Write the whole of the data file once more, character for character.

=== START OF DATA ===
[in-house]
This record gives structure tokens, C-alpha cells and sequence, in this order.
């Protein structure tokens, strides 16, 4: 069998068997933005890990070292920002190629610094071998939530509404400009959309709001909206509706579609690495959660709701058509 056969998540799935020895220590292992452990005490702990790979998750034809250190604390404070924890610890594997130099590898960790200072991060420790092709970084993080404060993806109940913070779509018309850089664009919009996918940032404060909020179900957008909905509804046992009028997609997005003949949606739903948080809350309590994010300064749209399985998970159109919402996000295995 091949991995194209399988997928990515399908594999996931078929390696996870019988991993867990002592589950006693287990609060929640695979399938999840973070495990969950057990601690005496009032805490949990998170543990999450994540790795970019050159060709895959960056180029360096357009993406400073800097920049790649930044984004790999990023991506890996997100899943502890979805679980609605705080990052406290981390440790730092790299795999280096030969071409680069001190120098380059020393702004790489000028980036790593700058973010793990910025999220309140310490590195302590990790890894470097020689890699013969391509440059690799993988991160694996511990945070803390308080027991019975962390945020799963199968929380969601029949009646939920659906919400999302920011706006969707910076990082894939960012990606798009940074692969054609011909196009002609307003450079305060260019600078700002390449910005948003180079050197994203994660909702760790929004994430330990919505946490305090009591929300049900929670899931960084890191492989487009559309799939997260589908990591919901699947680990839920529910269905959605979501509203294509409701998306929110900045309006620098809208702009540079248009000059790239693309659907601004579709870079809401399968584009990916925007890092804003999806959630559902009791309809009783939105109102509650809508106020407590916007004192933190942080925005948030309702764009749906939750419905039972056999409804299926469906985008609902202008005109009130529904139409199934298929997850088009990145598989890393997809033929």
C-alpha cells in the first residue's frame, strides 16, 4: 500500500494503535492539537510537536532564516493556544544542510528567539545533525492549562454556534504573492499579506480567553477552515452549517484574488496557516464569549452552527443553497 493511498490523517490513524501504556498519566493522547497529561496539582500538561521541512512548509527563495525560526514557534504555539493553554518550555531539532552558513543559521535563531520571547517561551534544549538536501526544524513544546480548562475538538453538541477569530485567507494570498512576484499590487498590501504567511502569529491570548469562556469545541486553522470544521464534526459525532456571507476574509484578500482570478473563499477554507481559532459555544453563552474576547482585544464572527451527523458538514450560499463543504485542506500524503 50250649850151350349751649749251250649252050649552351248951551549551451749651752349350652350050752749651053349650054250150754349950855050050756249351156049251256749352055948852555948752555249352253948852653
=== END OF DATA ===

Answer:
[in-house]
This record gives structure tokens, C-alpha cells and sequence, in this order.
């Protein structure tokens, strides 16, 4: 069998068997933005890990070292920002190629610094071998939530509404400009959309709001909206509706579609690495959660709701058509 056969998540799935020895220590292992452990005490702990790979998750034809250190604390404070924890610890594997130099590898960790200072991060420790092709970084993080404060993806109940913070779509018309850089664009919009996918940032404060909020179900957008909905509804046992009028997609997005003949949606739903948080809350309590994010300064749209399985998970159109919402996000295995 091949991995194209399988997928990515399908594999996931078929390696996870019988991993867990002592589950006693287990609060929640695979399938999840973070495990969950057990601690005496009032805490949990998170543990999450994540790795970019050159060709895959960056180029360096357009993406400073800097920049790649930044984004790999990023991506890996997100899943502890979805679980609605705080990052406290981390440790730092790299795999280096030969071409680069001190120098380059020393702004790489000028980036790593700058973010793990910025999220309140310490590195302590990790890894470097020689890699013969391509440059690799993988991160694996511990945070803390308080027991019975962390945020799963199968929380969601029949009646939920659906919400999302920011706006969707910076990082894939960012990606798009940074692969054609011909196009002609307003450079305060260019600078700002390449910005948003180079050197994203994660909702760790929004994430330990919505946490305090009591929300049900929670899931960084890191492989487009559309799939997260589908990591919901699947680990839920529910269905959605979501509203294509409701998306929110900045309006620098809208702009540079248009000059790239693309659907601004579709870079809401399968584009990916925007890092804003999806959630559902009791309809009783939105109102509650809508106020407590916007004192933190942080925005948030309702764009749906939750419905039972056999409804299926469906985008609902202008005109009130529904139409199934298929997850088009990145598989890393997809033929």
C-alpha cells in the first residue's frame, strides 16, 4: 500500500494503535492539537510537536532564516493556544544542510528567539545533525492549562454556534504573492499579506480567553477552515452549517484574488496557516464569549452552527443553497 493511498490523517490513524501504556498519566493522547497529561496539582500538561521541512512548509527563495525560526514557534504555539493553554518550555531539532552558513543559521535563531520571547517561551534544549538536501526544524513544546480548562475538538453538541477569530485567507494570498512576484499590487498590501504567511502569529491570548469562556469545541486553522470544521464534526459525532456571507476574509484578500482570478473563499477554507481559532459555544453563552474576547482585544464572527451527523458538514450560499463543504485542506500524503 50250649850151350349751649749251250649252050649552351248951551549551451749651752349350652350050752749651053349650054250150754349950855050050756249351156049251256749352055948852555948752555249352253948852653